When a woman from Nordic Energy called 72-year-old John Staunton and offered him a cheap rate on electricity, he signed up. His roommate wastes a lot of electricity, he said, by sleeping with the TV on.
The first month, the bill came as promised — a bargain at $81. The next month, his rates quadrupled without warning. The company blamed the polar vortex.
"It suddenly went up. It's a lot of money to pay. I'm on Social Security," Staunton said. He said he didn't realize he had signed up for a variable-rate contract with his electricity supplier and has no way of knowing how his rates are calculated.
Some residents are feeling burned by their electricity providers, some of whom are blaming the polar vortex for higher charges. Record-breaking cold drove up demand for natural gas, which is used to heat homes and to produce electricity.
The issue, consumer advocates say, is that customers have no way of knowing how the extra charges are calculated, or whether the size of those charges is warranted. That's because electricity suppliers other than Commonwealth Edison aren't regulated.
"While certainly the polar vortex was a big event, when you look at energy prices, there was really only a day or two, or even a couple of hours over a couple of days, where they approached seriously high levels. We've received a lot of complaints from consumers who had variable rates they couldn't understand," said David Kolata, executive director of the Citizens Utility Board, a consumer advocate in Chicago.
Jim Deering, president of Oakbrook Terrace-based Nordic Energy Services LLC, said customers who saw quadrupled rates were the victims of a billing error that will be fixed. Still, Deering said 95 percent of the company's variable-rate customers paid up to 10.5 cents per kilowatt-hour during the polar vortex — or a maximum of about double the introductory rate.
"January saw very large price swings, and I can understand how customers could be surprised by the bills they received," he said.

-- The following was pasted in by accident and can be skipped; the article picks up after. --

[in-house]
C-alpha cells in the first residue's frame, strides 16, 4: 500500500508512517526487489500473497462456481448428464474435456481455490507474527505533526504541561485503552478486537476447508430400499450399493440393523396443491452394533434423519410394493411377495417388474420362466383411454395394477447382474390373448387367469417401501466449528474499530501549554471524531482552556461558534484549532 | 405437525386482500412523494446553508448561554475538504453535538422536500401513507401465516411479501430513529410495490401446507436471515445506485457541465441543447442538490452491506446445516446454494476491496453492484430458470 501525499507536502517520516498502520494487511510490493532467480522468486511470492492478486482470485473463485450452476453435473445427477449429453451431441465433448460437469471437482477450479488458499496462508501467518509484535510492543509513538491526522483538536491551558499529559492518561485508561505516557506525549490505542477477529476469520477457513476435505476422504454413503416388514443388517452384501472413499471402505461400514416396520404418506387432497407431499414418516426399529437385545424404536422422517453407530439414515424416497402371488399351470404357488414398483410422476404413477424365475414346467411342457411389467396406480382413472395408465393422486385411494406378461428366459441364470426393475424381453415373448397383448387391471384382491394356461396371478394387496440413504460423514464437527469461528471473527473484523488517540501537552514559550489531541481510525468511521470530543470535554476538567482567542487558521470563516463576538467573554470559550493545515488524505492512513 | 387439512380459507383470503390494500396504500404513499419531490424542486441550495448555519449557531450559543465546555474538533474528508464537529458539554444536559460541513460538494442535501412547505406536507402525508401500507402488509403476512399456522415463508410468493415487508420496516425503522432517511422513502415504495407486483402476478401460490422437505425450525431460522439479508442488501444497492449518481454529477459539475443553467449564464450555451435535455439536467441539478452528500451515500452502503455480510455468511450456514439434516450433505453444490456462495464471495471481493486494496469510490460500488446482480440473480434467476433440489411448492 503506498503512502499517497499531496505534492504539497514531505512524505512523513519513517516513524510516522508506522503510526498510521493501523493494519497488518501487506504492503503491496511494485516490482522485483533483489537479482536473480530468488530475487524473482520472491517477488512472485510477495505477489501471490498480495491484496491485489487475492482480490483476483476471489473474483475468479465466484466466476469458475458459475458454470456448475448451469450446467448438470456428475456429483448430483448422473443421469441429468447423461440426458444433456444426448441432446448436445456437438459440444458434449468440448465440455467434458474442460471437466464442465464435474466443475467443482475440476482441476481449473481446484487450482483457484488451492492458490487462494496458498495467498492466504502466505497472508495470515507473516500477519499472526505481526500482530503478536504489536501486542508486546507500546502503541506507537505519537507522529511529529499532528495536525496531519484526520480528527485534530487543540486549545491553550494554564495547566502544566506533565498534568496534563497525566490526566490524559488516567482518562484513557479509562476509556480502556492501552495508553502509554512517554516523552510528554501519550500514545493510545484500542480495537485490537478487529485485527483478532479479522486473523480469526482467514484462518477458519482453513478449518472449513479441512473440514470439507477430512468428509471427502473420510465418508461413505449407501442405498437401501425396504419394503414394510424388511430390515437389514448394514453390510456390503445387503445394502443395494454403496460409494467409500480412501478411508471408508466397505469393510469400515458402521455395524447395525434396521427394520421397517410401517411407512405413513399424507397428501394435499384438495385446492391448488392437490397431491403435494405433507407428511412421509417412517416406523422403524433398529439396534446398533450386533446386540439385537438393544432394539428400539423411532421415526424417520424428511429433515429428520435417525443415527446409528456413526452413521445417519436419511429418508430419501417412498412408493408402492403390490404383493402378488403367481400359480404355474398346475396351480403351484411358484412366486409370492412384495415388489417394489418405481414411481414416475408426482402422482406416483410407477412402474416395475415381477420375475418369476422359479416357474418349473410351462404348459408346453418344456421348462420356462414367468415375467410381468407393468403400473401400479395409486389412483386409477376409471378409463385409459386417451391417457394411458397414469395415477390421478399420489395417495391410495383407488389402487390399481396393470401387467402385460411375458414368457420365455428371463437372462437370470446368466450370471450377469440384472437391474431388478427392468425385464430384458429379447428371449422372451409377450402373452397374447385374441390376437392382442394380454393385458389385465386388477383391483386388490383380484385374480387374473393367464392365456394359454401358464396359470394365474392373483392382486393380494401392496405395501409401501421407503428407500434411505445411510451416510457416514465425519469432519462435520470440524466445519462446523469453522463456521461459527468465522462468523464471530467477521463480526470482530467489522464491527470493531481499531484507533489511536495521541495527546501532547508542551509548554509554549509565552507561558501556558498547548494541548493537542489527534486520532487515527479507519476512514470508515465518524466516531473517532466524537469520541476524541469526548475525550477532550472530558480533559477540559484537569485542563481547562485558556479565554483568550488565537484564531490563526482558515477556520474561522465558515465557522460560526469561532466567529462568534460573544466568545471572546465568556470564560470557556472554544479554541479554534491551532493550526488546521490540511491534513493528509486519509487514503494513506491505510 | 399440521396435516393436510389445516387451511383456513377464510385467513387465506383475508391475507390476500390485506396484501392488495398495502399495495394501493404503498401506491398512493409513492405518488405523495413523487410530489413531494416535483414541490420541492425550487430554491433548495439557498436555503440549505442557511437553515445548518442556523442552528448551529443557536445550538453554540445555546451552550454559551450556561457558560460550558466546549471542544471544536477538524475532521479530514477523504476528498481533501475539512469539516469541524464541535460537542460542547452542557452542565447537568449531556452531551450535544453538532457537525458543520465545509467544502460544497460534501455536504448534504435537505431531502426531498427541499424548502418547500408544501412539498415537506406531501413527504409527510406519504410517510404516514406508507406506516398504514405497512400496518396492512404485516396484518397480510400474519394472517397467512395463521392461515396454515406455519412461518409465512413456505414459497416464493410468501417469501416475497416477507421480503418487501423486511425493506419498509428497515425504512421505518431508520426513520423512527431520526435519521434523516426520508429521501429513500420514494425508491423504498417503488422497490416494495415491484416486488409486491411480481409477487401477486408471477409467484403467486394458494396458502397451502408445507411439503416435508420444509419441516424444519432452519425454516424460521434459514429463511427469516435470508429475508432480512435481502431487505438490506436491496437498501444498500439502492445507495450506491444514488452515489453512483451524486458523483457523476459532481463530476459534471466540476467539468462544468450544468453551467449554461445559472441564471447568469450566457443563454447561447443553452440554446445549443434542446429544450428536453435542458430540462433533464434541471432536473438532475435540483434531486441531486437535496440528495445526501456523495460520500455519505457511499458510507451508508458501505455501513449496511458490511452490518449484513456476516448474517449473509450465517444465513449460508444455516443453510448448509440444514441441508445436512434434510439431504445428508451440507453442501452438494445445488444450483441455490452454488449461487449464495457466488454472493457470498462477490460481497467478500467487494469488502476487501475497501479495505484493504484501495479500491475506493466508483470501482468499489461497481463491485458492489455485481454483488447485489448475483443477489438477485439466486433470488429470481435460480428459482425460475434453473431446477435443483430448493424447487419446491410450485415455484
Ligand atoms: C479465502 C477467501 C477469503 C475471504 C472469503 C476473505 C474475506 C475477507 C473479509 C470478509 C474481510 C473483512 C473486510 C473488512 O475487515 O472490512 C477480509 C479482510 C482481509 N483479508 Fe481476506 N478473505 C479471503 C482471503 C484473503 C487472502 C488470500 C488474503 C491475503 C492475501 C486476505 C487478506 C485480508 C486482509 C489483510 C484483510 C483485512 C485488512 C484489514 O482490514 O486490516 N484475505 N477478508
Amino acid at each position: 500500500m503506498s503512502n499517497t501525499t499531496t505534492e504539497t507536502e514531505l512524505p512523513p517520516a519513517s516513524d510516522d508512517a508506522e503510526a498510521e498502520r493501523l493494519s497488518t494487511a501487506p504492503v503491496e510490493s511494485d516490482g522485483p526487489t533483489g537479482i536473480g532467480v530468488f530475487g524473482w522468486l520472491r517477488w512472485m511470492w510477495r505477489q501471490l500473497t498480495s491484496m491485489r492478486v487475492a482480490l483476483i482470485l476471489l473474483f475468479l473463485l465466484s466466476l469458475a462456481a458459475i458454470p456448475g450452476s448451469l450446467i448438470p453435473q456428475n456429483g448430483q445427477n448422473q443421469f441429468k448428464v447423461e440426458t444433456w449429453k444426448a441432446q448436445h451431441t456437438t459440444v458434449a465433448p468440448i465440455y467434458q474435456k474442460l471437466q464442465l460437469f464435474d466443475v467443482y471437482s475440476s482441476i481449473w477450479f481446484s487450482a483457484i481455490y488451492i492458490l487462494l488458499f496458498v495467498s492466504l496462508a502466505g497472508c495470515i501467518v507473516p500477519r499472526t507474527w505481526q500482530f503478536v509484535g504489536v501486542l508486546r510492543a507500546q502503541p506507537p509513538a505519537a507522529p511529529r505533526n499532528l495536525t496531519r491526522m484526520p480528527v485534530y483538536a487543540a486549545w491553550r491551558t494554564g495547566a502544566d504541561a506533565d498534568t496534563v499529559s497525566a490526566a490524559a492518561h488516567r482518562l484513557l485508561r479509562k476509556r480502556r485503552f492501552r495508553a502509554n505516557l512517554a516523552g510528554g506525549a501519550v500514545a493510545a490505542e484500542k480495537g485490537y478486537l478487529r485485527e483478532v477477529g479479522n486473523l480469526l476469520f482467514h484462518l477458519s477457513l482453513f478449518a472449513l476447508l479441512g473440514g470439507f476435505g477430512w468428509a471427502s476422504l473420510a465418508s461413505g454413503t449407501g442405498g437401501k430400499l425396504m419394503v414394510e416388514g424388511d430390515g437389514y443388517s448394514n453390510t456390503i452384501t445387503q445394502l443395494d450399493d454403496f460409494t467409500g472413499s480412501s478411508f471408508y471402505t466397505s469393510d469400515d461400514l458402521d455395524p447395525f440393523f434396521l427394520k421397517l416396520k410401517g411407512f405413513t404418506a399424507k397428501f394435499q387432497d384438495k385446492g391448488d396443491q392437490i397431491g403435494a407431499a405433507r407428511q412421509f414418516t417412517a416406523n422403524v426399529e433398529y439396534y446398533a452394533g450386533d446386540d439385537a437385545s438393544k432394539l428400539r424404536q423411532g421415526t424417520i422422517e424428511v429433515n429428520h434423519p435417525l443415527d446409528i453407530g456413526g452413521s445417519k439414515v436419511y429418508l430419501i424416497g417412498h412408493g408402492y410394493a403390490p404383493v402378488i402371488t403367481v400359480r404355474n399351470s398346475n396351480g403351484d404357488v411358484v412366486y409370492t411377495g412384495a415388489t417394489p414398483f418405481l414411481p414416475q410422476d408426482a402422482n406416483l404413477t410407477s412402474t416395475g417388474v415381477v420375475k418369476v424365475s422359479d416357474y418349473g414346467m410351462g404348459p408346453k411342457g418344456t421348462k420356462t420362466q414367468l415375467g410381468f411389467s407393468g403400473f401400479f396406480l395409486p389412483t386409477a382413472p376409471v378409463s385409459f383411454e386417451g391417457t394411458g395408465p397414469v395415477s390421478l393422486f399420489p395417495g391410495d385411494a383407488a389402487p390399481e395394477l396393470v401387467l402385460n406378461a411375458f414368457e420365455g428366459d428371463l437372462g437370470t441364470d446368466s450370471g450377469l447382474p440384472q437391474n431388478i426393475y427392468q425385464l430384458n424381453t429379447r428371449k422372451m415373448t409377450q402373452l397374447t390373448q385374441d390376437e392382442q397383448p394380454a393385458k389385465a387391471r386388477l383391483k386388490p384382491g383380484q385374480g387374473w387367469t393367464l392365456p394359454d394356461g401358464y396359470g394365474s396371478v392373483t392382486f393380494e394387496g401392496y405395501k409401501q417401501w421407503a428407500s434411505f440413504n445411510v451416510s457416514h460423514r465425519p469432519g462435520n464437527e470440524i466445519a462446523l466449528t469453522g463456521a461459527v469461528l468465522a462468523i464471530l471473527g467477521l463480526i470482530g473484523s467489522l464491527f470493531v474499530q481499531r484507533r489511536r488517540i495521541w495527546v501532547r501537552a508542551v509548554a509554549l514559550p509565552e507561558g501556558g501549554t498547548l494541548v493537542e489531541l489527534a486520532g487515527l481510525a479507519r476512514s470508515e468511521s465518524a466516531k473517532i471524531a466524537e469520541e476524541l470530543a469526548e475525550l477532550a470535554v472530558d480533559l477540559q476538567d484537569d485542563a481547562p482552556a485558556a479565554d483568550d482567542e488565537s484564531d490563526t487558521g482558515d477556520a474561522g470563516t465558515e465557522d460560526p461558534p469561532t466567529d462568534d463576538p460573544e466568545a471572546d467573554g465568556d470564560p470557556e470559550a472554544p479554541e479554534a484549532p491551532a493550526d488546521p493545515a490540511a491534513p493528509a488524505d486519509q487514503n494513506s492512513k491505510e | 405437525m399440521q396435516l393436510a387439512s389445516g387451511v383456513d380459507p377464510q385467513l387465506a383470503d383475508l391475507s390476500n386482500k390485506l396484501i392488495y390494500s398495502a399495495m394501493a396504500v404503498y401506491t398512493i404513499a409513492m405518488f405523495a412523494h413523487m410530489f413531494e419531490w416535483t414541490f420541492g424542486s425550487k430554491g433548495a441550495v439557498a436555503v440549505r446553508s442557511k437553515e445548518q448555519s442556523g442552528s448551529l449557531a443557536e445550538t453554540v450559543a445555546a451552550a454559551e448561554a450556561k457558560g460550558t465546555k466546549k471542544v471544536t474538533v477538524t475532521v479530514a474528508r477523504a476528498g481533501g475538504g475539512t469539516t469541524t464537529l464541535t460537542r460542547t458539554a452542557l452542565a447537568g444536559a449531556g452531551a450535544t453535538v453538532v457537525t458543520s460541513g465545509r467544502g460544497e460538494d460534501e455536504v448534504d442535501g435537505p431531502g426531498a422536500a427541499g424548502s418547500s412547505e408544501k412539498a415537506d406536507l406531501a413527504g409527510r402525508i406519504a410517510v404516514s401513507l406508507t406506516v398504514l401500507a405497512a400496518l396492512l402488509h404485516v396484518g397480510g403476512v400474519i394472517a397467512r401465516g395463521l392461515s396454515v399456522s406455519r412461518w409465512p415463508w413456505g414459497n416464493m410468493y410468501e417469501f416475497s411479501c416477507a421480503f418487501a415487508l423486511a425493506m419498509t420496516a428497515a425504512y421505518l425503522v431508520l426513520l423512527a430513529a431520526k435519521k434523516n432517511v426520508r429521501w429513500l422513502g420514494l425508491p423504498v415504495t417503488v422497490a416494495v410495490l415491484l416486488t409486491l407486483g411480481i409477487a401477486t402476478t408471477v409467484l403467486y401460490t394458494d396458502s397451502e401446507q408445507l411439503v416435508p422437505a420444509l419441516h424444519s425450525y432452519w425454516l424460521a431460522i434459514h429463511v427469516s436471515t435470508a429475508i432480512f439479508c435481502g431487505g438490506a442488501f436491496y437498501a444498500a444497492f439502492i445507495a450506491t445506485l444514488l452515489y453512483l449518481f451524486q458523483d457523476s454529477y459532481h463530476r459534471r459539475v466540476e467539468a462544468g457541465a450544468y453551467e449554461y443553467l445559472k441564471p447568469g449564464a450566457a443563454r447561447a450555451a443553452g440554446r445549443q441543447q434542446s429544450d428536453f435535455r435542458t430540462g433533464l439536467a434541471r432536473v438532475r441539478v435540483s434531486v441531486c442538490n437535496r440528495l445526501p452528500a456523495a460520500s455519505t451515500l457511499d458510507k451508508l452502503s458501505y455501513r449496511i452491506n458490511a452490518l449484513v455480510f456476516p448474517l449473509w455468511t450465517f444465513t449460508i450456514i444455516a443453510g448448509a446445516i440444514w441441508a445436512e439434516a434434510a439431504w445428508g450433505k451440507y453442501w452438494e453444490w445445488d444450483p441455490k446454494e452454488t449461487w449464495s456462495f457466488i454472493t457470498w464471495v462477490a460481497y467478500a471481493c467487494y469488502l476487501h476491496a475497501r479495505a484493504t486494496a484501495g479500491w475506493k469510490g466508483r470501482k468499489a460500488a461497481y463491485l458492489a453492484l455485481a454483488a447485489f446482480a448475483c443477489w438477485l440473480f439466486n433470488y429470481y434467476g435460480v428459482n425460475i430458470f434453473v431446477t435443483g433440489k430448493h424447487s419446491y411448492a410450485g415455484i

Several Nordic customers filed complaints with the Citizens Utility Board.
Another nonregulated utility, Ohio-based FirstEnergy, which supplies electricity to about 180 municipalities in the ComEd region, estimates it will charge customers $5 to $10 extra in June to cover higher-than-normal costs.
FirstEnergy spokeswoman Diane Francis said it absorbed some costs and passed the rest to customers whose contracts allowed it. "We're calling it unprecedented," she said.
The Illinois Commerce Commission, which regulates utilities, is urging electricity customers no longer with their legacy utility — about 70 percent in ComEd's region — to review their contracts and contact their electricity suppliers to answer questions.
"Some customers on variable rates could see large increases in their electric supply rate," the regulator said.
Customers on fixed rates also should read their contracts carefully, the regulator said, because some allow customers to be converted to a variable rate after a set period of time.
ComEd said its fixed-rate customers will not see any effect on their bills as a result of the polar vortex. The company purchases much of its electricity in advance and sets rates accordingly.
"It depends on the contract you signed," Kolata said. "It's very important for customers to be educated and to really look closely at their contract. We've heard some suppliers are issuing refunds. To the extent that they're doing that, we think that's a positive development."
Because alternative electricity suppliers are private companies that do not answer to regulators, the ICC said it can't quantify how many customers have signed contracts that could be affected by the polar vortex.
"We've definitely seen more volatility in the market during the polar vortex, but without seeing the specifics of how they calculate their rates, we wouldn't be able to comment on any particular electricity provider," said Anthony Star, director of the Illinois Power Agency, which procures power on behalf of the state's regulated utilities.
Joe Lamargo, spokesman for Orland Park, which had signed up its residents to receive electricity from Nordic Energy, said it protected residents by building into its contract that Nordic would either have to stay below ComEd's rate or release its residents from the contract. The two mutually agreed to part ways in February, four months before the contract was set to end.
"The days of simply receiving your bill and paying for it without checking it are over," said Mark Pruitt, an energy consultant. "As a consumer, do that yourself, talk to your utility advocate. This is what utility deregulation means, is that you take care of yourself."